Of course farmers markets draw few food stamp users
This entry is in response to the Associated Press article, "Farmers' markets draw few food stamp users," which has run in many papers across the country. (I read it first in the Chattanooga Times Free Press.)
For the most part, farmers markets aren't initiated by people interested in dealing with food security issues as much as they are by people interested in quality of life and foodways issues. And then there is the issue of marketing farmers markets generally, and to people with food stamps benefits specifically.
Baltimore is one of the only jurisdictions I've seen that does a nice job promoting farmers markets with a campaign using bus shelter ads. The ad doesn't promote food stamp use, but it could, easily, and both the Baltimore Farmers Market on Sundays and the 32nd Street/Waverly Farmers Market on Saturdays could modify their marketing some to include this.
Baltimore Farmers Market ad, bus shelter, Penn Station. They also had smaller ads that were posted in the small community promotional slot on the back of bus shelters.
I came up with a typology of why farmers markets are created a few years ago in association with a grantmakers conference by the Project for Public Spaces in 2007. (See the entry "A follow up on the Liberty Market closure.")
Basically the point comes down to recognizing that there are at least eleven reasons to open a market, and while the purposes intersect at times, it means that decisions about what is allowable to sell need to vary according to the purpose of the market. Plus, the goals may vary according to whether you are a sponsor, operator (sponsors and operators are not always the same), or participating vendor.
Potential reasons to have a "farmers" market
1. Provide fresh food that is locally grown, supporting local and regional food security and policy;
2. Provide access to less expensive food
3. Provide access to "more expensive food" i.e., "organically grown" -- access to food that might not normally be available locally, although this is changing in metropolitan markets
4. Build rural incomes
5. Provide fresh food in an area that otherwise has few stores selling fresh food
6. to promote health and wellness (this is why hospitals and health organizations may get involved such as Kaiser Permanente, which supports markets in the DC region, but is actively engaged in market activities in California, their home base)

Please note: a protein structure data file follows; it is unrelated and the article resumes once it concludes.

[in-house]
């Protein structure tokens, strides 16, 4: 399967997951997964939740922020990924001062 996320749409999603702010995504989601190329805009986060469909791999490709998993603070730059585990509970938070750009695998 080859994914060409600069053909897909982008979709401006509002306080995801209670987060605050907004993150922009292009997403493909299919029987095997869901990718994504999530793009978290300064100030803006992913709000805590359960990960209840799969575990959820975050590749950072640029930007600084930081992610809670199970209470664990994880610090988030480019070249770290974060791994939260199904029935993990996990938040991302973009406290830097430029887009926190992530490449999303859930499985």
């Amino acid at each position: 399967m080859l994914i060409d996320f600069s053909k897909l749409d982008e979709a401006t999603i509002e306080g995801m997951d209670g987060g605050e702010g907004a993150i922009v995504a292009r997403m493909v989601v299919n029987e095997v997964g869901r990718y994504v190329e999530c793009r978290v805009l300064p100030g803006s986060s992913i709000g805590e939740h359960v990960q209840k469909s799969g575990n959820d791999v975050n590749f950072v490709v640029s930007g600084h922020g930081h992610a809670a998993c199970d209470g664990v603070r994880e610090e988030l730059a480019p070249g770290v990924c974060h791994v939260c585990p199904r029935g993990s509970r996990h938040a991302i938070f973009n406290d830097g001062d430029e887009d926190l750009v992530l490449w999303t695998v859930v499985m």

7. to aid commercial district and/or neighborhood revitalization by building activities and a reason for people to come out, gather, and resample the place (placemaking)
8. to promote entrepreneurship and local business development (e.g., some businesses, such as the Chateau Animaux pet store on 8th St. SE grew out of Eastern Market)
9. to promote a business and/or add additional revenue streams to a wholesale or retail business (e.g., Atwater's Bakery, based in Baltimore County, with three or four retail stores in the City and County, has a major presence in many markets throughout the Baltimore-DC region; Uptown Bakery, based in Hyattsville, is a wholesale bakery, but they allow their employees to sell products at farmers markets--while I don't know of many instances where they do it, Uptown products are sold at the Waverly Market in Baltimore)
10. to promote economic, environmental, and energy "sustainability"
11. as a property management tool/to generate rental income
12. as a for profit business venture
(11) and (12) might not be considered by some to be "legitimate" reasons for running markets, but the markets in Mt. Pleasant, U Street, and Bloomingdale are run by a for profit operator, which in part is an indicator that the sponsor of the market might have different goals from the operator of the market.
At best, providing access to fresh food for food stamp users is related to purposes one, two, five, and six but that leaves eight other potential organizing reasons for creating a farmers market.
Many markets develop programs to support food stamp users. The USDA has a program that supports the provision of EBT/ATM hookups at markets, although the management requirements are incredibly onerous and the equipment is expensive and given the limited usage, too costly for most market sponsors to handle without subsidies.
A major problem of course is that the markets typically are not located where food stamp users live. And frankly, most producers are interested in having markets where they are more likely to be able to sell for higher prices. And in DC, the organic markets such as Takoma Park Farmers Markets and the ones run by FreshFARM Markets have more expensive food anyway.
If you are going to recommend that food stamp users maximize the amount of food they purchase, you ought to recommend that they go to either lower cost public markets like the DC Farmers Market in Florida Market or to lower priced "ethnic" grocery stores such as PanAm International, where the food is priced much cheaper, but won't be sourced from a local farmer.
See "A World of Bargains: Asian Markets Attract Chefs and Budget-Minded" from the Washington Post and "Save 95% on Groceries, a.k.a. Why You Should Shop at Ethnic Markets" from the Cheap Healthy Good blog about buying less expensive food at ethnic markets.
The Takoma Park group also runs a market in Takoma/Langley Crossroads, but they have a separate fund to give people voucher credits to help subsidize the higher cost of the foods. See "Farmers market helps low-income shoppers buy fresh" from the Gazette.
A similar program is operative at Eastern Market in Detroit, according to the AP article. But at Eastern Market in Detroit it's probably more about giving people more food, while at the Langley Crossroads Market it's more about reducing the relatively high price.
A sign informing customers that the Bridge Card is accepted by a food vendor at Eastern Market in Detroit, Sept. 11, 2010, Carlos Osorio, AP.